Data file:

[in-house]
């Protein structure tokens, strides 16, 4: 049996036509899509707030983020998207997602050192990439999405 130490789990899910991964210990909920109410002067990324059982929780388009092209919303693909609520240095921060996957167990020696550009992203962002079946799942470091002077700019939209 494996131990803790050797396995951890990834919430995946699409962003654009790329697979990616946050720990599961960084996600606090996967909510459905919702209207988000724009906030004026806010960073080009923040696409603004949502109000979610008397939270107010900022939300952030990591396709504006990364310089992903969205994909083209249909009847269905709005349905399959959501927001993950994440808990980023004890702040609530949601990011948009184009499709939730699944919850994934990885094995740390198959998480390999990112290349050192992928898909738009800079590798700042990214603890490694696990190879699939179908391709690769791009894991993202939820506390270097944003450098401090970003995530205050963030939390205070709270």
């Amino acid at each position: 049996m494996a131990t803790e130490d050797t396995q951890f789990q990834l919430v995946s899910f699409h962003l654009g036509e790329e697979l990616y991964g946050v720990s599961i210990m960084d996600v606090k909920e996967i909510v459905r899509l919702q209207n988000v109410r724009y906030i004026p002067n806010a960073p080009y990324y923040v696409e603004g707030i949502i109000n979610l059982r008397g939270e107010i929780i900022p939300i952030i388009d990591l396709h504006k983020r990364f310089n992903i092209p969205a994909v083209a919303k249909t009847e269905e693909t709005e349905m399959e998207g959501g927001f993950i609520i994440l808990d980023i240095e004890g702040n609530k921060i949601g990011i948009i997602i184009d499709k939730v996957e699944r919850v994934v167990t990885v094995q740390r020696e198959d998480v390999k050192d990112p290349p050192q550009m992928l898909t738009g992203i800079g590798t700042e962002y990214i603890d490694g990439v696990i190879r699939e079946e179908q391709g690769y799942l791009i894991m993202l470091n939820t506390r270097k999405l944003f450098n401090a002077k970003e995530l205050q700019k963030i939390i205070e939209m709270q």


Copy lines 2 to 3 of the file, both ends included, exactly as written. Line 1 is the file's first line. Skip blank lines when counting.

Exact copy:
């Protein structure tokens, strides 16, 4: 049996036509899509707030983020998207997602050192990439999405 130490789990899910991964210990909920109410002067990324059982929780388009092209919303693909609520240095921060996957167990020696550009992203962002079946799942470091002077700019939209 494996131990803790050797396995951890990834919430995946699409962003654009790329697979990616946050720990599961960084996600606090996967909510459905919702209207988000724009906030004026806010960073080009923040696409603004949502109000979610008397939270107010900022939300952030990591396709504006990364310089992903969205994909083209249909009847269905709005349905399959959501927001993950994440808990980023004890702040609530949601990011948009184009499709939730699944919850994934990885094995740390198959998480390999990112290349050192992928898909738009800079590798700042990214603890490694696990190879699939179908391709690769791009894991993202939820506390270097944003450098401090970003995530205050963030939390205070709270």
């Amino acid at each position: 049996m494996a131990t803790e130490d050797t396995q951890f789990q990834l919430v995946s899910f699409h962003l654009g036509e790329e697979l990616y991964g946050v720990s599961i210990m960084d996600v606090k909920e996967i909510v459905r899509l919702q209207n988000v109410r724009y906030i004026p002067n806010a960073p080009y990324y923040v696409e603004g707030i949502i109000n979610l059982r008397g939270e107010i929780i900022p939300i952030i388009d990591l396709h504006k983020r990364f310089n992903i092209p969205a994909v083209a919303k249909t009847e269905e693909t709005e349905m399959e998207g959501g927001f993950i609520i994440l808990d980023i240095e004890g702040n609530k921060i949601g990011i948009i997602i184009d499709k939730v996957e699944r919850v994934v167990t990885v094995q740390r020696e198959d998480v390999k050192d990112p290349p050192q550009m992928l898909t738009g992203i800079g590798t700042e962002y990214i603890d490694g990439v696990i190879r699939e079946e179908q391709g690769y799942l791009i894991m993202l470091n939820t506390r270097k999405l944003f450098n401090a002077k970003e995530l205050q700019k963030i939390i205070e939209m709270q």